Improves Muscle Health
Studies suggest that astaxanthin can enhance muscle endurance and nutrient conversion.
Astaxanthin Benefits for Skin
Astaxanthin can help to promote skin health. According to research, consuming as a supplement or applying topically can help to :
- Smooth Wrinkles.
- Decreases fine lines
- Make age spots smaller.
- Maintain skin moisture and elasticity.
- Promotes skin smoothness.
- It can protect the skin from harmful ultraviolet rays from the sun without blocking vitamin D.
Astaxanthin Side Effects
Astaxanthin is usually safe to consume and has no side effects.
However, if taken in excess quantity, it can have effects like unwanted hair growth, changes in hormone levels and sex drive, increased skin pigmentation, low blood pressure, and a fall in calcium blood levels.
There are no dangers associated with consuming astaxanthin. However, consult your healthcare professional if you have diabetes, autoimmune disorder, bleeding disorder, low blood calcium levels, allergy to alpha 5 inhibitors, or asthma.
Also, pregnant and nursing mothers should only consume after consulting their doctor.
Astaxanthin is considered a natural supplement powerpack with antioxidants. You can take these supplements along with your meal.
Let us now have a look at the top 5 supplements.
- BioAstin Hawaiian by Nutrex Hawaii – It helps to support your eye, joint, and skin health.
- Sports Research – This triple-strength astaxanthin is a vegan, non-GMO certified supplement. It is blended with coconut oil to aid absorption.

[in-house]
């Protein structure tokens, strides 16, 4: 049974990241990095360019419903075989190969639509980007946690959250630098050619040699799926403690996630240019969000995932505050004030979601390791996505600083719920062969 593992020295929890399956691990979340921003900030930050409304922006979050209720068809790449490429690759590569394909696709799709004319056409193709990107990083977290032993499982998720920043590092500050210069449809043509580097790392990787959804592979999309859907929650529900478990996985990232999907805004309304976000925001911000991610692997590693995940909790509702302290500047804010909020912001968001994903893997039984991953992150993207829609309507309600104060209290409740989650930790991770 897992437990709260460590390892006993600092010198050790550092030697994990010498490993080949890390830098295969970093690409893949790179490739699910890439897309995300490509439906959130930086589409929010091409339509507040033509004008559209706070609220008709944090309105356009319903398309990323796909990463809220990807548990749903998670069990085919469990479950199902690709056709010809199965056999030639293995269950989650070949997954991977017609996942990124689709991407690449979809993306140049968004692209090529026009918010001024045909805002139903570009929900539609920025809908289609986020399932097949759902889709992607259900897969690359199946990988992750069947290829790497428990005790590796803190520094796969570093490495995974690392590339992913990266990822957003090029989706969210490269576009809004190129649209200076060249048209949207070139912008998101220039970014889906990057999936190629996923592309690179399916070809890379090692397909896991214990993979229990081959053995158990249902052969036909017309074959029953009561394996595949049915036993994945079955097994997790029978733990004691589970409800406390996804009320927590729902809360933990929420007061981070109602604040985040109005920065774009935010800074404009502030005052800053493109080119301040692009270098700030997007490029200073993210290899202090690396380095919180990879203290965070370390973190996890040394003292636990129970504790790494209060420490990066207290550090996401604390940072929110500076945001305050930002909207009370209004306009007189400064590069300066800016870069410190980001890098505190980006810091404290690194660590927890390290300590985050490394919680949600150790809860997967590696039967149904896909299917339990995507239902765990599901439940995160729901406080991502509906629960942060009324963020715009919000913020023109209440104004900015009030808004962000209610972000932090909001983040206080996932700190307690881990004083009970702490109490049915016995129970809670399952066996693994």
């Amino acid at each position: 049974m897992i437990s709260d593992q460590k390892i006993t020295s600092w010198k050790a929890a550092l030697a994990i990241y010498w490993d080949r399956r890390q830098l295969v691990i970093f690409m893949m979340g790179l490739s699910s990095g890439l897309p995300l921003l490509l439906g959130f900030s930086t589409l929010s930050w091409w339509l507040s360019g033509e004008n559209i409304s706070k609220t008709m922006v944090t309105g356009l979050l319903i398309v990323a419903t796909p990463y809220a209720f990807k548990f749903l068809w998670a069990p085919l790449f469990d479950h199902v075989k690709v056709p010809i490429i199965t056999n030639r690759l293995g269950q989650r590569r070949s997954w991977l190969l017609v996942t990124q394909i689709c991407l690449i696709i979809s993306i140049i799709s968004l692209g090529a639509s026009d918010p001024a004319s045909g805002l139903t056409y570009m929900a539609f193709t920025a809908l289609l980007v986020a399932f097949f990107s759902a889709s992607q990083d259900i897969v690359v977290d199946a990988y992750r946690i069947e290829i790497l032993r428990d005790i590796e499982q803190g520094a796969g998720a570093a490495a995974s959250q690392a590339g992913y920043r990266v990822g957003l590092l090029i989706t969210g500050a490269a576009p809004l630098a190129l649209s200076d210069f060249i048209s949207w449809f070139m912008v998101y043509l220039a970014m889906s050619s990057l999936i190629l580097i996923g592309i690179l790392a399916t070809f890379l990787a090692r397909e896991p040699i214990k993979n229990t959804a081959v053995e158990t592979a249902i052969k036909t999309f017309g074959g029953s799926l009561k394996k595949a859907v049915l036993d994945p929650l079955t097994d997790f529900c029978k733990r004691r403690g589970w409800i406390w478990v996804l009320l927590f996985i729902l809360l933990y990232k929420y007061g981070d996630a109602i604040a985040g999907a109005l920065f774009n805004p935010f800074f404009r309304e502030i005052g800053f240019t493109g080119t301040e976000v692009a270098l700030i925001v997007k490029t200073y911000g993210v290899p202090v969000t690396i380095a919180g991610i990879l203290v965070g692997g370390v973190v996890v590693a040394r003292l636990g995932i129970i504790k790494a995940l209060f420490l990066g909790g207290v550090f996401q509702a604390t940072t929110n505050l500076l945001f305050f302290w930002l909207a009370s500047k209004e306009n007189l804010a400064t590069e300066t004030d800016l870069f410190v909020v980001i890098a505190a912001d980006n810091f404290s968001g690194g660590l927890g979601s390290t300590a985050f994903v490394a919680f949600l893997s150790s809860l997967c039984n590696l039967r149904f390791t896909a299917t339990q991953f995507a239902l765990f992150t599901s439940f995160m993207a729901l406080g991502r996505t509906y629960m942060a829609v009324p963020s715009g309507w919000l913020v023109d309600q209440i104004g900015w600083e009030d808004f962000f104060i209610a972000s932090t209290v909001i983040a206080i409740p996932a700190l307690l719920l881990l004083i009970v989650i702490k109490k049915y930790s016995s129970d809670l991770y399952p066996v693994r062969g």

- Now Food Astaxanthin – It contains lutein, beta-carotene, and canthaxanthin. This supplement is good for maintaining cellular function and balancing immune responses.
- Viva Naturals – It helps maintain skin health, hydration of skin, heart, and immune health.
- We Like Vitamins – This supplement supports exercise recovery. And it helps maintain the overall health of the skin, eyes, and joints.
How Much Astaxanthin Per Day?
According to research, consuming 4-18 mg daily for 12 weeks is safe.
Astaxanthin is a type of carotenoid power-packed with antioxidants. It is naturally found in wild-caught salmon, crab, shrimp, red trout, algae, lobster, etc.
It has many benefits, including improving brain function, maintaining heart health, supporting better vision, increasing endurance levels, boosting male fertility, and enhancing skin health.
You can add this powerful antioxidant to your diet as a natural supplement to reap its many health benefits.
Disclaimer: This article is only a guide. It does not substitute the advice given by your own healthcare professional. Before making any health-related decision, consult your healthcare professional.
- Hussein, G., Goto, H., Oda, S., Sankawa, U., Matsumoto, K., & Watanabe, H. (2006). Antihypertensive potential and mechanism of action of astaxanthin: III. Antioxidant and histopathological effects in spontaneously hypertensive rats. Biological & pharmaceutical bulletin, 29(4), 684–688. https://doi.org/10.1248/bpb.29.684
- Kishimoto, Y., Yoshida, H., & Kondo, K. (2016). Potential Anti-Atherosclerotic Properties of Astaxanthin. Marine drugs, 14(2), 35. https://doi.org/10.3390/md14020035
- Singh, K. N., Patil, S., & Barkate, H. (2020). Protective effects of astaxanthin on skin: Recent scientific evidence, possible mechanisms, and potential indications. Journal of cosmetic dermatology, 19(1), 22–27. https://doi.org/10.1111/jocd.13019